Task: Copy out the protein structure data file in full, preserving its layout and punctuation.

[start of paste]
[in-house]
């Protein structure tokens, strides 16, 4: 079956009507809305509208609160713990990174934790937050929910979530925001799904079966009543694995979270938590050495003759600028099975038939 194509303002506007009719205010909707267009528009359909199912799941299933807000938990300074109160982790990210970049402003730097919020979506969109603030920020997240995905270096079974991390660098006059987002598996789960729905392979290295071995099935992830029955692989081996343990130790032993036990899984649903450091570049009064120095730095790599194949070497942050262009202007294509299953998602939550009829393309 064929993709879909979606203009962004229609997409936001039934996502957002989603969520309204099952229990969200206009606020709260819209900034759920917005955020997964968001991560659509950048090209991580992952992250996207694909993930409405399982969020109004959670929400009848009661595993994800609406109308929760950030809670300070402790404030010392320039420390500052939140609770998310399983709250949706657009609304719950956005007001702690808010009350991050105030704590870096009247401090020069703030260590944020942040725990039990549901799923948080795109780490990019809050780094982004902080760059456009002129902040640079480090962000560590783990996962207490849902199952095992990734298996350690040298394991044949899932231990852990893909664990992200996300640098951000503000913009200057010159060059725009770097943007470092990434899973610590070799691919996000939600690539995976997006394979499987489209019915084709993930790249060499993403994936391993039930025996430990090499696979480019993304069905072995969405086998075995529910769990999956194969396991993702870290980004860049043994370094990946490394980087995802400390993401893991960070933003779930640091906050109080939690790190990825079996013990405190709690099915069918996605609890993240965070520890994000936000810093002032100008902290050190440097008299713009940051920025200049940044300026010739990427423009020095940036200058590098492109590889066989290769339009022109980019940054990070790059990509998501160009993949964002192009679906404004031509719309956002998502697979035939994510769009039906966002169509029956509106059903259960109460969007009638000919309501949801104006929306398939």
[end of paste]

[in-house]
């Protein structure tokens, strides 16, 4: 079956009507809305509208609160713990990174934790937050929910979530925001799904079966009543694995979270938590050495003759600028099975038939 194509303002506007009719205010909707267009528009359909199912799941299933807000938990300074109160982790990210970049402003730097919020979506969109603030920020997240995905270096079974991390660098006059987002598996789960729905392979290295071995099935992830029955692989081996343990130790032993036990899984649903450091570049009064120095730095790599194949070497942050262009202007294509299953998602939550009829393309 064929993709879909979606203009962004229609997409936001039934996502957002989603969520309204099952229990969200206009606020709260819209900034759920917005955020997964968001991560659509950048090209991580992952992250996207694909993930409405399982969020109004959670929400009848009661595993994800609406109308929760950030809670300070402790404030010392320039420390500052939140609770998310399983709250949706657009609304719950956005007001702690808010009350991050105030704590870096009247401090020069703030260590944020942040725990039990549901799923948080795109780490990019809050780094982004902080760059456009002129902040640079480090962000560590783990996962207490849902199952095992990734298996350690040298394991044949899932231990852990893909664990992200996300640098951000503000913009200057010159060059725009770097943007470092990434899973610590070799691919996000939600690539995976997006394979499987489209019915084709993930790249060499993403994936391993039930025996430990090499696979480019993304069905072995969405086998075995529910769990999956194969396991993702870290980004860049043994370094990946490394980087995802400390993401893991960070933003779930640091906050109080939690790190990825079996013990405190709690099915069918996605609890993240965070520890994000936000810093002032100008902290050190440097008299713009940051920025200049940044300026010739990427423009020095940036200058590098492109590889066989290769339009022109980019940054990070790059990509998501160009993949964002192009679906404004031509719309956002998502697979035939994510769009039906966002169509029956509106059903259960109460969007009638000919309501949801104006929306398939």